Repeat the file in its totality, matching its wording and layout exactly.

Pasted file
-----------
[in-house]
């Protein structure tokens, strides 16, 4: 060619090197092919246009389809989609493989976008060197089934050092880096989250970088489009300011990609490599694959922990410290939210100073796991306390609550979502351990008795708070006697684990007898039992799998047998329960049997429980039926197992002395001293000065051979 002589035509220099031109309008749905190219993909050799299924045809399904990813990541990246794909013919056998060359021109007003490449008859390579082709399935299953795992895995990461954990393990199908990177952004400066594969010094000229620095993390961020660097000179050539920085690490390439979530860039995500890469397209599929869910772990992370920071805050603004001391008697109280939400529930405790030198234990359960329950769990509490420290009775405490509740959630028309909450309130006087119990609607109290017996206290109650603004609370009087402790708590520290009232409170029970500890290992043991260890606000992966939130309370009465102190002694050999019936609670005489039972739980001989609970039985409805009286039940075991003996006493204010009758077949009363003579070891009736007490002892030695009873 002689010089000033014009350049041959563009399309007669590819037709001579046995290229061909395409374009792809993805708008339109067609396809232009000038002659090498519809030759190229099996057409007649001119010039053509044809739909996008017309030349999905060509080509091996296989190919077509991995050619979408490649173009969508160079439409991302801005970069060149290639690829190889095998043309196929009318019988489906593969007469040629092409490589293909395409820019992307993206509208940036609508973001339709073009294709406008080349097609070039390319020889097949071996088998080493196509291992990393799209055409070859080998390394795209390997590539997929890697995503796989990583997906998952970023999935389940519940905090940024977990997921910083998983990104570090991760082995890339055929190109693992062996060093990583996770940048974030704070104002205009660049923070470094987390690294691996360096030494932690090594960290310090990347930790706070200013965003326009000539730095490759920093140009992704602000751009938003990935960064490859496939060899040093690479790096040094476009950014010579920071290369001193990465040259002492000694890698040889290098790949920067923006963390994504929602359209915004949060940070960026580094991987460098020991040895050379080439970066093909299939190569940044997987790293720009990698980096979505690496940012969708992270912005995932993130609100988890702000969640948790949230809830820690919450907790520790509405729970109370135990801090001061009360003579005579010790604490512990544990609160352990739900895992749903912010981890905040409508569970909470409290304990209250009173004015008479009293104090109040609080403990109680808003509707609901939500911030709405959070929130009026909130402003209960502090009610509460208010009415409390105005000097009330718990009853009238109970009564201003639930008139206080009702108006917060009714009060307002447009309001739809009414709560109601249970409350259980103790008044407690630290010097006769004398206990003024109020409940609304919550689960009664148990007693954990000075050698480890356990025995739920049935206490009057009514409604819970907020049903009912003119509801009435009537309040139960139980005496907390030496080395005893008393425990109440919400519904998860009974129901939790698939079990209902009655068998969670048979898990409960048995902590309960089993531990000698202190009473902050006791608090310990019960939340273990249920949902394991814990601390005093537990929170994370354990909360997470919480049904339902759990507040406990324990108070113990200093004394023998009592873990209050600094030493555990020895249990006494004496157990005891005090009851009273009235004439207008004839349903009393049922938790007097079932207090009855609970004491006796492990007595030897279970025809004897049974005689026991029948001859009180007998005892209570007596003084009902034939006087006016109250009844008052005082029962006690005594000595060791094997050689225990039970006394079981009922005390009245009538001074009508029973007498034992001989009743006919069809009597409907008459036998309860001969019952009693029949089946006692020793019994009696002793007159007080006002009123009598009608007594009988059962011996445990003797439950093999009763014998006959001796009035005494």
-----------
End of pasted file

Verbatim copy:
[in-house]
């Protein structure tokens, strides 16, 4: 060619090197092919246009389809989609493989976008060197089934050092880096989250970088489009300011990609490599694959922990410290939210100073796991306390609550979502351990008795708070006697684990007898039992799998047998329960049997429980039926197992002395001293000065051979 002589035509220099031109309008749905190219993909050799299924045809399904990813990541990246794909013919056998060359021109007003490449008859390579082709399935299953795992895995990461954990393990199908990177952004400066594969010094000229620095993390961020660097000179050539920085690490390439979530860039995500890469397209599929869910772990992370920071805050603004001391008697109280939400529930405790030198234990359960329950769990509490420290009775405490509740959630028309909450309130006087119990609607109290017996206290109650603004609370009087402790708590520290009232409170029970500890290992043991260890606000992966939130309370009465102190002694050999019936609670005489039972739980001989609970039985409805009286039940075991003996006493204010009758077949009363003579070891009736007490002892030695009873 002689010089000033014009350049041959563009399309007669590819037709001579046995290229061909395409374009792809993805708008339109067609396809232009000038002659090498519809030759190229099996057409007649001119010039053509044809739909996008017309030349999905060509080509091996296989190919077509991995050619979408490649173009969508160079439409991302801005970069060149290639690829190889095998043309196929009318019988489906593969007469040629092409490589293909395409820019992307993206509208940036609508973001339709073009294709406008080349097609070039390319020889097949071996088998080493196509291992990393799209055409070859080998390394795209390997590539997929890697995503796989990583997906998952970023999935389940519940905090940024977990997921910083998983990104570090991760082995890339055929190109693992062996060093990583996770940048974030704070104002205009660049923070470094987390690294691996360096030494932690090594960290310090990347930790706070200013965003326009000539730095490759920093140009992704602000751009938003990935960064490859496939060899040093690479790096040094476009950014010579920071290369001193990465040259002492000694890698040889290098790949920067923006963390994504929602359209915004949060940070960026580094991987460098020991040895050379080439970066093909299939190569940044997987790293720009990698980096979505690496940012969708992270912005995932993130609100988890702000969640948790949230809830820690919450907790520790509405729970109370135990801090001061009360003579005579010790604490512990544990609160352990739900895992749903912010981890905040409508569970909470409290304990209250009173004015008479009293104090109040609080403990109680808003509707609901939500911030709405959070929130009026909130402003209960502090009610509460208010009415409390105005000097009330718990009853009238109970009564201003639930008139206080009702108006917060009714009060307002447009309001739809009414709560109601249970409350259980103790008044407690630290010097006769004398206990003024109020409940609304919550689960009664148990007693954990000075050698480890356990025995739920049935206490009057009514409604819970907020049903009912003119509801009435009537309040139960139980005496907390030496080395005893008393425990109440919400519904998860009974129901939790698939079990209902009655068998969670048979898990409960048995902590309960089993531990000698202190009473902050006791608090310990019960939340273990249920949902394991814990601390005093537990929170994370354990909360997470919480049904339902759990507040406990324990108070113990200093004394023998009592873990209050600094030493555990020895249990006494004496157990005891005090009851009273009235004439207008004839349903009393049922938790007097079932207090009855609970004491006796492990007595030897279970025809004897049974005689026991029948001859009180007998005892209570007596003084009902034939006087006016109250009844008052005082029962006690005594000595060791094997050689225990039970006394079981009922005390009245009538001074009508029973007498034992001989009743006919069809009597409907008459036998309860001969019952009693029949089946006692020793019994009696002793007159007080006002009123009598009608007594009988059962011996445990003797439950093999009763014998006959001796009035005494």